Kobe Bryant Surpasses LeBron James in Six Weeks

Curtis Finchum@CRose24Correspondent IMay 30, 2010

PHOENIX - FEBRUARY 15:  Kobe Bryant #24 of the Western Conference walks across the court in front of LeBron James #23 of the Eastern Conference during the 58th NBA All-Star Game, part of 2009 NBA All-Star Weekend at US Airways Center on February 15, 2009 in Phoenix, Arizona.  NOTE TO USER: User expressly acknowledges and agrees that, by downloading and or using this photograph, User is consenting to the terms and conditions of the Getty Images License Agreement.  (Photo by Kevork Djansezian/Getty Images)
Kevork Djansezian/Getty Images

LeBron James was without a doubt the regular season's Most Valuable Player as he led the Cleveland Cavaliers to the league's best overall record. But everyone should realize, it has "regular season" in front of it for a reason. 

James is without a doubt a fantastic athlete, who thrives in the open floor and penetrating the lane while showing a fabulously developed jump shot. This is not intended to knock on the greatness that is James for his time will come soon enough. 

But what James managed to do in six months has, once again, failed to pay off in the postseason. Eliminated by the aging Boston Celtics in six games during the Eastern Conference semifinals, James has shown once again the difference between him and the likes of Kobe Bryant

What took James six months to do, Bryant surpassed in merely six weeks. The NBA Playoffs have consistently shown legends are born during them, and Bryant's resume has continued to grow. 

Bryant was known during the regular season as the league's most deadly player in clutch situations, knocking down several game winners and just as he did last season, Bryant has carried his Los Angeles Lakers back to the NBA Finals. 

The Lakers are truly a resilient team led by the league's best player. Yes, Bryant is the league's best basketball player. James is league's best athlete by far, but Bryant has the better skill-set, his game reaching all aspects of the basketball spectrum. 

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What James can do, Bryant simply does better. Sure Bryant isn't stacked with triple-doubles, but in all reality he doesn't have to be. He still passes better, dribbles better, shoots better, plays defense better and in reality scores in every way better than James to this point. 

Bryant has developed the best "rise up" shot in the game, as he rises with ease above any and every defender and drills shot after shot after shot. Bryant may not slam everything through the rim like James, but there have been times when James has missed dunks because he just has to power everything in.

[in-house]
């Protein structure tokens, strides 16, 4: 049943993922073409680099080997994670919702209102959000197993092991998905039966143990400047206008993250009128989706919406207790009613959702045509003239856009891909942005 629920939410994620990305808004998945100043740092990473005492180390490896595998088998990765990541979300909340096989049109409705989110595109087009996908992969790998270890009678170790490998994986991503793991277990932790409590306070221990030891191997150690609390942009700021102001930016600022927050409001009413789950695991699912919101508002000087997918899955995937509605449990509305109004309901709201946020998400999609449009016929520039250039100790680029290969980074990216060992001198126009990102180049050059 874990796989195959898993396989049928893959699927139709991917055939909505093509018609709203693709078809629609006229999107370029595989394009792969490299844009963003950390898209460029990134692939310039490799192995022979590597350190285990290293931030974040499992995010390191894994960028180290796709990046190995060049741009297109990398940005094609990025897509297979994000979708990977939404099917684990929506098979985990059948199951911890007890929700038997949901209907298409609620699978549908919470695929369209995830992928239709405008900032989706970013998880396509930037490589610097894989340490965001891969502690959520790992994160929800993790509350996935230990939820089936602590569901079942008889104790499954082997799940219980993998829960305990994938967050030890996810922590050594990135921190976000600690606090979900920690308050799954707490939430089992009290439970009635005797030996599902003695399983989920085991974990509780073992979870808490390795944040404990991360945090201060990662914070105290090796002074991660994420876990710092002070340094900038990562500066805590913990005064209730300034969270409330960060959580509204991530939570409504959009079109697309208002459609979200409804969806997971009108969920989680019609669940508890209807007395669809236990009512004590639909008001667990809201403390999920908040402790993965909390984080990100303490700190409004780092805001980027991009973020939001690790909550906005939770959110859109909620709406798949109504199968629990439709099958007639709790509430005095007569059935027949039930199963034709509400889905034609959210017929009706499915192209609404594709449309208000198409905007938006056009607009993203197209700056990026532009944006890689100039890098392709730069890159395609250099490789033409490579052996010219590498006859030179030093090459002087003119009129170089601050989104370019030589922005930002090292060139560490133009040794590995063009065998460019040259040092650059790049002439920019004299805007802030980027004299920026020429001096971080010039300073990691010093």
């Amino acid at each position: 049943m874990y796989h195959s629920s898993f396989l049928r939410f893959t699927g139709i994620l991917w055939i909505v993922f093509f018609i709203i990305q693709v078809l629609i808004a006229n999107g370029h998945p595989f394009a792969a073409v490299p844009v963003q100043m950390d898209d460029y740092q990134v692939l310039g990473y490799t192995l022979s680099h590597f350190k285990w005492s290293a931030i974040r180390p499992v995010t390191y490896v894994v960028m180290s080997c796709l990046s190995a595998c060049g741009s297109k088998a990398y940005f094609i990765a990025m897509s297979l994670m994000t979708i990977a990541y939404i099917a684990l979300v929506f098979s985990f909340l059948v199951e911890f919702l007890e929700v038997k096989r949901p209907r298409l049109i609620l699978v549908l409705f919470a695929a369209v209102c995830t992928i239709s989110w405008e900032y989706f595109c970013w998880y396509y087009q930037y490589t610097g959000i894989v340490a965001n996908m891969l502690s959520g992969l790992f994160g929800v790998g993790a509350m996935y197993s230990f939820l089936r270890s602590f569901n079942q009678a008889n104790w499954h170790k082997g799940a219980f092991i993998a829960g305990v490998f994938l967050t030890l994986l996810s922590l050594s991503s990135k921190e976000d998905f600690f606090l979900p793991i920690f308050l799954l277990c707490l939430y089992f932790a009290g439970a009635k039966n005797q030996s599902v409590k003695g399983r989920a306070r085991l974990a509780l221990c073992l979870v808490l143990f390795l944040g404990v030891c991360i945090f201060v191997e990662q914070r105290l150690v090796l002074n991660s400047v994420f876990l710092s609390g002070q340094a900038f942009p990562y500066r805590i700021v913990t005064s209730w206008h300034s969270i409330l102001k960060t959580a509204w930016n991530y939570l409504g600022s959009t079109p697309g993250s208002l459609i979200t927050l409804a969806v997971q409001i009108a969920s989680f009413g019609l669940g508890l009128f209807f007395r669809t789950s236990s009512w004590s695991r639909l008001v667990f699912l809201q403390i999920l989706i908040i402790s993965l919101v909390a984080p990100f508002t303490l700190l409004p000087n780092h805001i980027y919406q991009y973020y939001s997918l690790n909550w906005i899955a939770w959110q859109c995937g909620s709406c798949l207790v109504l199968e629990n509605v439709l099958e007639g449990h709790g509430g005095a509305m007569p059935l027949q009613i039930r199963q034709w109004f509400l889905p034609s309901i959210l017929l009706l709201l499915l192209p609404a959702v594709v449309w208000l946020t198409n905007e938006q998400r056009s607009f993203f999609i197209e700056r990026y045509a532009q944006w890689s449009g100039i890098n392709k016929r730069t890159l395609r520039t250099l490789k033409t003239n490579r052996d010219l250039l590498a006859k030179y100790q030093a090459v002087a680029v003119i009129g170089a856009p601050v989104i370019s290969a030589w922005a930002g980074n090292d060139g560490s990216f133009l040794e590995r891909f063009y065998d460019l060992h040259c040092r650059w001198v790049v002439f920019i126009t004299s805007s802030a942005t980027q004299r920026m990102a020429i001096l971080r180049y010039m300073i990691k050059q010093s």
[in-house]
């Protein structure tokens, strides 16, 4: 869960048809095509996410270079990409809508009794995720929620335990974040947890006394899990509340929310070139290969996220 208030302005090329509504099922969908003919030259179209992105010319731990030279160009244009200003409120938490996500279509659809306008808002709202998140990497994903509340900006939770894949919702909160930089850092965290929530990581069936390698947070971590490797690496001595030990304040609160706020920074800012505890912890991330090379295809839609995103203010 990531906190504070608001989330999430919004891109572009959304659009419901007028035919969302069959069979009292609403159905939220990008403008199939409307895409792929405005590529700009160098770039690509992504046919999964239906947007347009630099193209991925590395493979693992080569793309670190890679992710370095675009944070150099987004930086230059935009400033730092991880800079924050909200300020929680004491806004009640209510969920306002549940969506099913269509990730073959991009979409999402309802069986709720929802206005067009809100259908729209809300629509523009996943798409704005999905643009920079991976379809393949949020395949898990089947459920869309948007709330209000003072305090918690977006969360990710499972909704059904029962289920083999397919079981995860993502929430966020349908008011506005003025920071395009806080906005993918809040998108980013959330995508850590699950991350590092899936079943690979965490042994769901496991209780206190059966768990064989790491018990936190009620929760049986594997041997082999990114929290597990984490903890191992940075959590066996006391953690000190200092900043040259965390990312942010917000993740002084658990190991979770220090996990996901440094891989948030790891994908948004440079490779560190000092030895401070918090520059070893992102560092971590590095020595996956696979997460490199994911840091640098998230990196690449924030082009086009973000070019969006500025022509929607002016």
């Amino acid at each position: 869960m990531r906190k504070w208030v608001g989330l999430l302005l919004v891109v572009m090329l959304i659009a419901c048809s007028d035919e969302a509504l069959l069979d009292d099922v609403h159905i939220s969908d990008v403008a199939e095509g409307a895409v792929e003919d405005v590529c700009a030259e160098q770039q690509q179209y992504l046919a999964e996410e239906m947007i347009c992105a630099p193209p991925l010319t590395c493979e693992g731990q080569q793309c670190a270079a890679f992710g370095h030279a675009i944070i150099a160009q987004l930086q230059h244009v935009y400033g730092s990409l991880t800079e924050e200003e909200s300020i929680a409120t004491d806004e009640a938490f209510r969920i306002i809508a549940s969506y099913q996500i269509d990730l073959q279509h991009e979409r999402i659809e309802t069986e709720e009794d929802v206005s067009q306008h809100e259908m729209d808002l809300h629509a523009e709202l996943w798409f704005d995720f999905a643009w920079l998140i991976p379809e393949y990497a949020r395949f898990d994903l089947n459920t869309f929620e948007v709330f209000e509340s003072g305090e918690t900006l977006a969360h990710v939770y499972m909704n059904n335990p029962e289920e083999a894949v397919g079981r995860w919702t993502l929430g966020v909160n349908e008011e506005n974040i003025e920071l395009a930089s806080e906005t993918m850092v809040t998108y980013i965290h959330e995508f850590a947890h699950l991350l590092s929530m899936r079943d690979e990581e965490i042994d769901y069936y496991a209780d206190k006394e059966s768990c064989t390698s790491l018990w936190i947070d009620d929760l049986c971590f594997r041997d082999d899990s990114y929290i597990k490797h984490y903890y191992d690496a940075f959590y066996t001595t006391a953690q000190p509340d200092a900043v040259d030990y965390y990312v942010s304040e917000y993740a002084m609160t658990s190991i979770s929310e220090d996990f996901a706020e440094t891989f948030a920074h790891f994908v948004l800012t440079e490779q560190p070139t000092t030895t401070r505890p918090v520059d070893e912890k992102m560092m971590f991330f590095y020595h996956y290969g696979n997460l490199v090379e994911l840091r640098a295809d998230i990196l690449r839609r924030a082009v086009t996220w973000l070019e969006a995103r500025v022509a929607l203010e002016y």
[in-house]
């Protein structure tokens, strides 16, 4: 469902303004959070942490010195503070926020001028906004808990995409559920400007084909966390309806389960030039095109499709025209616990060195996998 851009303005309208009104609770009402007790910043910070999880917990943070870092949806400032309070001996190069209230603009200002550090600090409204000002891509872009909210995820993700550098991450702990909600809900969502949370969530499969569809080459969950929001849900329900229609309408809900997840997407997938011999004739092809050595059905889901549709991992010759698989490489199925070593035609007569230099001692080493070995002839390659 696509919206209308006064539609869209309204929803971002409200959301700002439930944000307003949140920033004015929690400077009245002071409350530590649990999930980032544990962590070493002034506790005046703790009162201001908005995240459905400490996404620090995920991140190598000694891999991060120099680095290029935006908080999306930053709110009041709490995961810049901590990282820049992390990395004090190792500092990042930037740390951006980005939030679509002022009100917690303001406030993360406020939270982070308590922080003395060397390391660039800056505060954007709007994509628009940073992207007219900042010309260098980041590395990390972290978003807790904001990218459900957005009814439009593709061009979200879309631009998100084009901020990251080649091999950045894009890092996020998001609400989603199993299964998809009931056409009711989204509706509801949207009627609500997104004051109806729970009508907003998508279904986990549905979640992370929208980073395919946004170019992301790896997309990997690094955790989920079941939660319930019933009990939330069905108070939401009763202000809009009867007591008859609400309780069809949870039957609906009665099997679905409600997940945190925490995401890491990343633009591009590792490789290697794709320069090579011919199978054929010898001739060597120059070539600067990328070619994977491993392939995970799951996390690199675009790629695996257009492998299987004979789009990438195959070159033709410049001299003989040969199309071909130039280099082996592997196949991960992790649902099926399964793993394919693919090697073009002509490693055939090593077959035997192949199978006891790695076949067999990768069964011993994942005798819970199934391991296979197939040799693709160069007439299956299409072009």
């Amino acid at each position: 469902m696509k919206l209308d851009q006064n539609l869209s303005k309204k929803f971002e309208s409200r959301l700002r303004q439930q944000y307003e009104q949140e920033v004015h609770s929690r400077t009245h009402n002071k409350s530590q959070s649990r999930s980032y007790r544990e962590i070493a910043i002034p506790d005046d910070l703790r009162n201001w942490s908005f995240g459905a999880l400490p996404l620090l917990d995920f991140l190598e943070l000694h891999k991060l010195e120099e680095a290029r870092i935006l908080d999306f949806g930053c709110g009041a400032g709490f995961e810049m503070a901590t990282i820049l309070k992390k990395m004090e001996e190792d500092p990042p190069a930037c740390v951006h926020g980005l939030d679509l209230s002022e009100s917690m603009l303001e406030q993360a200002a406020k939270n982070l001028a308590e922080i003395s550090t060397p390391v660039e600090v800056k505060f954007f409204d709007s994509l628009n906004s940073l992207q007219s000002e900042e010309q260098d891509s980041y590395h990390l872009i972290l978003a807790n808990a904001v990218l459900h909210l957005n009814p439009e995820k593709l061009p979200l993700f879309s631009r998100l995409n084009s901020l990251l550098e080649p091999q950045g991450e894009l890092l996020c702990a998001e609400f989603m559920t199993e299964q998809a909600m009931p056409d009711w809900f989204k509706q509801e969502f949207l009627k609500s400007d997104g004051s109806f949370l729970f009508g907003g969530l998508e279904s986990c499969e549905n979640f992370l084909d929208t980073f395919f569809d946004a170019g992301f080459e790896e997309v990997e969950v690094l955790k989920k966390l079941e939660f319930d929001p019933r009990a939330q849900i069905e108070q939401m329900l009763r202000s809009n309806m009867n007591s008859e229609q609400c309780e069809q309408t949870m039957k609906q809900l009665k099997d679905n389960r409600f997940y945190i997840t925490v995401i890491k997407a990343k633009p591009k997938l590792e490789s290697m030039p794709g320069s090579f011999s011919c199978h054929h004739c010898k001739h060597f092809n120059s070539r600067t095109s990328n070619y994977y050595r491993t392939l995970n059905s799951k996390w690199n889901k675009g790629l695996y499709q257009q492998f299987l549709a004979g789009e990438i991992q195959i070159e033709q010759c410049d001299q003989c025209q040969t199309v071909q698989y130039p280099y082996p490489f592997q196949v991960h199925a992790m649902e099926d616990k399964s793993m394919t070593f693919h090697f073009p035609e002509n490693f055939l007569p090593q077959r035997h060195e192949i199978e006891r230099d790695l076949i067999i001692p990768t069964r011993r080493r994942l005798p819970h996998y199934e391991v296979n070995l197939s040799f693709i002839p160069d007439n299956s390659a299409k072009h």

Bryant's main intent is to finish, whether he has to simply lay the ball in, or has the chance to dunk. It doesn't matter to him - he simply wants to score and wants to win. His will to win eerily resembles that of Michael Jordan, so much to the point that many question if he is a better clutch performer than Jordan. 

But this isn't about comparing Jordan to Bryant, it's about showing that Bryant is still the league's best basketball player. 

James, being the athlete he is, uses his ability to get to the rim—and when that's taken away from him—he will rise up for the jumper. His game resembles that of a baseball pitcher with two strong pitches, the fastball and the changeup. No matter what, his opponent knows what's coming. 

Bryant, however, resembles the like of a premiere pitcher who can rotate between his change up, fastball, knuckleball and curve ball to the point where you never know what's coming. He makes sure to keep his opponent uncomfortable. 

With free agency just around the corner for James, he can merely sit and watch as Bryant gets to continue to prove why he's the league's best basketball player. 

We all know just how much Bryant loves vengeance, and now he gets his shot at the team that took away his chance for his fourth title in 2008, the Lakers hated rival Boston. 

Kobe Bryant ladies and gentlemen was once quoted saying "Love me or hate me, its one or the other, always has been. Hate my game, my swagger. Hate my fade-away, my hunger. Hate that I'm a veteran, a champion. Hate that, hate it with all your heart. and hate that I'm loved for the exact same reasons."

Bryant has once again shown why people both love and hate him, but in reality it doesn't matter. Denying that he's beyond the league's best basketball player is ignorant, because he'll just continue to prove his critics wrong.

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